There is a lot of information behind a rate quote.
Rates + Costs = Quote
Lenders can offer multiple quotes on the same product with the variables being costs. Think along the lines of “how much do you want to pay today to get the lower rate for the life of the loan?” Lower rate quotes typically mean greater amounts due at closing. This is where the “fine print” comes into play as usually the information is not so “vividly” presented in the quote. Remember, if a company is competing on price (which is typical with internet rate quotes), in order to make the phone ring or get the customer to continue to the next screen, the company has to offer the lowest compared to competitors.
As mentioned previously, the base price may contain very little variance from one lender to the next. Closing costs paid at a loan settlement to obtain a lower rate are commonly known as “discount points”, or for short, “points”. Points are typically reflected as a percentage of the loan amount. For example, 2 points is the cash equal at the loan settlement of 2% of the loan amount. On a $200,000 loan, 2 points is $4,000 in additional cash at settlement.
Points on a mortgage may also reflect Loan Level Price Adjustments (LLPA’s). LLPA’s are risk based adjustments for credit score, debt-to-income ratios, and loan-to-value. Now check the fine print in the rate quote, and you will see what I mean. All rate quotes will show usually a loan amount, loan-to-value, estimated credit score, and debt-to-income ratio in the disclaimer. So for many, it can be very misleading to look at a “rate”. Most quotes will typically be reflective of the very top credit profile borrowers — those with 760 or higher credit scores, low debt-to-income ratios, and are putting 25% or more down on the purchase.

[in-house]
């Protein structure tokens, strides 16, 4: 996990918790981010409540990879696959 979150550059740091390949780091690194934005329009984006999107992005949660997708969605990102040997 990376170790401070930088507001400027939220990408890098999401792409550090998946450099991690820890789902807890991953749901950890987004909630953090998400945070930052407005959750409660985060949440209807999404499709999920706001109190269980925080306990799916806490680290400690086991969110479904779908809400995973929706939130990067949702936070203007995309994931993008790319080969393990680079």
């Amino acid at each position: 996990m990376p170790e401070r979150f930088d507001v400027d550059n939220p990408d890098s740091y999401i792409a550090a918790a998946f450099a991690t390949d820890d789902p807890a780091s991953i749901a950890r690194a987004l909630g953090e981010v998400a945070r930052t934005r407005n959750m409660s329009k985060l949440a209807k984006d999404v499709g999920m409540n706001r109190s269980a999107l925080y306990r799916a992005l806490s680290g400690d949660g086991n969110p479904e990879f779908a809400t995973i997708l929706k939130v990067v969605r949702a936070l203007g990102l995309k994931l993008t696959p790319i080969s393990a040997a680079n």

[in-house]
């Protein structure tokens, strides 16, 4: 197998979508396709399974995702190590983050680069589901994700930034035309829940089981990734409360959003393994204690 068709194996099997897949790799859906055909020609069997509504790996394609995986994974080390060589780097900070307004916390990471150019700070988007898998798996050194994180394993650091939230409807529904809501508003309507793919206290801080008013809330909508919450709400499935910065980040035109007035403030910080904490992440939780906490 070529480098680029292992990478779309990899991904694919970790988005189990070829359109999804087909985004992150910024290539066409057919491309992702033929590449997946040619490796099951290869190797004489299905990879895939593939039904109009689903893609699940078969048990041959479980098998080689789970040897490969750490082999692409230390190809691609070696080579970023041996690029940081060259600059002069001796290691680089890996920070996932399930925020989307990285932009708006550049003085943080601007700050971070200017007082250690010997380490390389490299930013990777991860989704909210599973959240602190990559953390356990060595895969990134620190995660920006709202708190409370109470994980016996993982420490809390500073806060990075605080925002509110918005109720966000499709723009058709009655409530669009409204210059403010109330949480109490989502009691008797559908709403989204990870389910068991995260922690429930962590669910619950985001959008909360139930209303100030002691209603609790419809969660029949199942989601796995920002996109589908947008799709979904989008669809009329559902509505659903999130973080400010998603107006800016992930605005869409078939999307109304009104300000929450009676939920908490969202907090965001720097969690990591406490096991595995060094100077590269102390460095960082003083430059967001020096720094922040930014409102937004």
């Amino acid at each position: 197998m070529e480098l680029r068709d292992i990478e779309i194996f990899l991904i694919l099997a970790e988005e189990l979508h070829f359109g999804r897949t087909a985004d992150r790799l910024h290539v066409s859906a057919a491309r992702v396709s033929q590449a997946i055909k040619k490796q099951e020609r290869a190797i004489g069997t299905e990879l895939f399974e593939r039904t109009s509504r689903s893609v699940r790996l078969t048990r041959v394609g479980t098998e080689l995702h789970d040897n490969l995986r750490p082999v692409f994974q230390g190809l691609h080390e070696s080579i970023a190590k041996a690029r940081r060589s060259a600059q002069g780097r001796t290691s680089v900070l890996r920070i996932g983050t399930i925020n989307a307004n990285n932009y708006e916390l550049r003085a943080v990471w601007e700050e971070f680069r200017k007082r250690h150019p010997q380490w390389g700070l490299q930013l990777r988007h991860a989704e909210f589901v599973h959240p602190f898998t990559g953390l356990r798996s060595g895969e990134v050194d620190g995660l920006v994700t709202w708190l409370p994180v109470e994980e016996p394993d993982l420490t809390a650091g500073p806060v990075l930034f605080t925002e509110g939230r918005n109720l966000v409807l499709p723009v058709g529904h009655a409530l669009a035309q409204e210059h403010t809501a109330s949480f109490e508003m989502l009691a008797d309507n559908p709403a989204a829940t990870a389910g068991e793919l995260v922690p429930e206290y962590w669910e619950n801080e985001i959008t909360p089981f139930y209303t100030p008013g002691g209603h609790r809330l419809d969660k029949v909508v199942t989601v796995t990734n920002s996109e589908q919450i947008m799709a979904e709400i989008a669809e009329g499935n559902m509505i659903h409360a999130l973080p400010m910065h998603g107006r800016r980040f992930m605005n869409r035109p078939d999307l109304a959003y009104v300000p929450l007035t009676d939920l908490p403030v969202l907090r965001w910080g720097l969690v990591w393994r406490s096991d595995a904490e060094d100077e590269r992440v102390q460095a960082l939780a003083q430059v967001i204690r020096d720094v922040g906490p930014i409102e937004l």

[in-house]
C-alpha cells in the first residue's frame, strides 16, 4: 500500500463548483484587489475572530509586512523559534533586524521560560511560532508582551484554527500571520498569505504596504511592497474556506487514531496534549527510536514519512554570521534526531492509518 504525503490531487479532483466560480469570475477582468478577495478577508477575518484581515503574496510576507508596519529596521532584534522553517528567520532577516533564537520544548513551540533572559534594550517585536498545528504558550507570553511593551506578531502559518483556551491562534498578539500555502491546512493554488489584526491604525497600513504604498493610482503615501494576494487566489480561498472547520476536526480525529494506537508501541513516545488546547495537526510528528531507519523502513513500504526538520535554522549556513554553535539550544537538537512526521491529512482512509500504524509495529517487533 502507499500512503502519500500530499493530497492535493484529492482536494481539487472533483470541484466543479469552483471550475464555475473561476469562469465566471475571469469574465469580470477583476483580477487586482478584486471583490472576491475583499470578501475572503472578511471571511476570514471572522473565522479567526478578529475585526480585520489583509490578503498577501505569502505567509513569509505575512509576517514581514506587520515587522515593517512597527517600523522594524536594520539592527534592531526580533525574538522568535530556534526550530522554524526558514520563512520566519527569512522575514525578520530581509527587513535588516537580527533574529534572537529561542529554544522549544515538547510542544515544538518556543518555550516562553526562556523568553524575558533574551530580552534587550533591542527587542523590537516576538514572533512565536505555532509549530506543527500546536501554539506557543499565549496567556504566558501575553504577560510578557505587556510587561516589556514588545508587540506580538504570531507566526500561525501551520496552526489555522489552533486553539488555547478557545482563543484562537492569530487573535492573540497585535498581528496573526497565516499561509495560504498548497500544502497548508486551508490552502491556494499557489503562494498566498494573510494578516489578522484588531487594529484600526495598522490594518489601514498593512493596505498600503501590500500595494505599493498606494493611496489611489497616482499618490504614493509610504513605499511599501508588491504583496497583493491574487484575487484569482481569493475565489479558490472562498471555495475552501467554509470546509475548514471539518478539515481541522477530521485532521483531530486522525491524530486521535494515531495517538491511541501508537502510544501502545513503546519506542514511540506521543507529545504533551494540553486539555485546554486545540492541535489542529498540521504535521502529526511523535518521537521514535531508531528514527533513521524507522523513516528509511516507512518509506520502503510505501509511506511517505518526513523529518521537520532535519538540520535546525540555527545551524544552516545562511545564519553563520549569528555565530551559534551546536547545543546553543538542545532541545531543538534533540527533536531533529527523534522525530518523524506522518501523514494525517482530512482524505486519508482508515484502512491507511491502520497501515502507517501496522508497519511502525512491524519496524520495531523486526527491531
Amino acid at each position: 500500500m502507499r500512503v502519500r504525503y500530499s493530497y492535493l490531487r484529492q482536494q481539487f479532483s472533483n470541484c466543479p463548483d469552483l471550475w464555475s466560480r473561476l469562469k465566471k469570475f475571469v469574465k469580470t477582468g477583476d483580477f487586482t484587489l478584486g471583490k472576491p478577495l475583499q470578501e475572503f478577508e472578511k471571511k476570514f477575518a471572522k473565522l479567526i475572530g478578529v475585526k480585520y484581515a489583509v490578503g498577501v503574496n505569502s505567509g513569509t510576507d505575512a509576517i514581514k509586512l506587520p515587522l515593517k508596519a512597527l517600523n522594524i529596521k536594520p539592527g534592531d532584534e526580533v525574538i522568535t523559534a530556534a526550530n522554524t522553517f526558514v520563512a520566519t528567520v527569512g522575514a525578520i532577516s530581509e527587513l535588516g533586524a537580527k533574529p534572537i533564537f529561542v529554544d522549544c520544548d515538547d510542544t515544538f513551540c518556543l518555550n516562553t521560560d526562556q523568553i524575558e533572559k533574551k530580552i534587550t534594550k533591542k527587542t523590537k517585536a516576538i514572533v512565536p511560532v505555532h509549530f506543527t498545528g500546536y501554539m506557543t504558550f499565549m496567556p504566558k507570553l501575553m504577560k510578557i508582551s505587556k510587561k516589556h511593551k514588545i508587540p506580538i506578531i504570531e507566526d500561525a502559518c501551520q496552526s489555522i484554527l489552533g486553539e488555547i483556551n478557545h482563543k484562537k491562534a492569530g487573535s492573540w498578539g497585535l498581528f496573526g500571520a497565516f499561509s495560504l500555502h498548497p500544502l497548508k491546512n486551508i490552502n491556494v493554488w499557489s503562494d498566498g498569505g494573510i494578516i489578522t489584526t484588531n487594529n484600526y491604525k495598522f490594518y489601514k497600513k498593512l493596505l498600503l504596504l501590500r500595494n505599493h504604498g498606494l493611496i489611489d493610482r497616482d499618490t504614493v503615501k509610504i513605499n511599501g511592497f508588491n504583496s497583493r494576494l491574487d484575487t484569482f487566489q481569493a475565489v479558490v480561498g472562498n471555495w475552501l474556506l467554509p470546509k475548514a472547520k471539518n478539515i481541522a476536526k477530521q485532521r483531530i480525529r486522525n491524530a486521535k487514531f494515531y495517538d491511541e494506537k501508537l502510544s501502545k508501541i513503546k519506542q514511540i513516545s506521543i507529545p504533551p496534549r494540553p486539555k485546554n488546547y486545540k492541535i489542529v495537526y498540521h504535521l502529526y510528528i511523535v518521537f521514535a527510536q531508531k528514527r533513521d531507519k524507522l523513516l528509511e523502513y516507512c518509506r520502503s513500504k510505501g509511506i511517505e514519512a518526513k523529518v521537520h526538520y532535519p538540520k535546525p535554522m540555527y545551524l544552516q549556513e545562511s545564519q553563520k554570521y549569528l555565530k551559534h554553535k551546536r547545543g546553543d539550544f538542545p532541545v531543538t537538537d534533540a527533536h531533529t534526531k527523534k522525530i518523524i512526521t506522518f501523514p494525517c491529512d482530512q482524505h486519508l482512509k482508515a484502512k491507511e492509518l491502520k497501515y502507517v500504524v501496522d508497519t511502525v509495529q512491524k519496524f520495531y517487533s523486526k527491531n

Assuming the lender is following Regulation Z and adhering to UDAAP regulations (UDAAP is a acronym for “Unfair, Deceptive, or Abusive Acts or Practices) pertaining to the marketing or mortgage information, there should be some visible fine print outlining the parameters the quote is based on. Even then, because quotes are never guaranteed due to fast markets, chasing a quote can be like chasing a cheetah on an African plain.
Loan Officer or Loan Quote, Which Matters More?
My advice, chasing a Loan Officer is a lot easier than chasing a quote. Trust me, they are easier to catch. To look for a good Loan Officer with a great reputation, you typically have to go no further than your realtor, your neighbor, your financial planner, your accountant or your co-worker. Reputable Loan Officers build their business on referral activity and they will have at their core convictions, honesty, integrity, customer satisfaction, and believe it or not, a good rate. The professional relationship is built on service, reputation, and trust. They are the true professionals at what they do. On the flip side, your sources might also be able to tell you who not to trust just as well.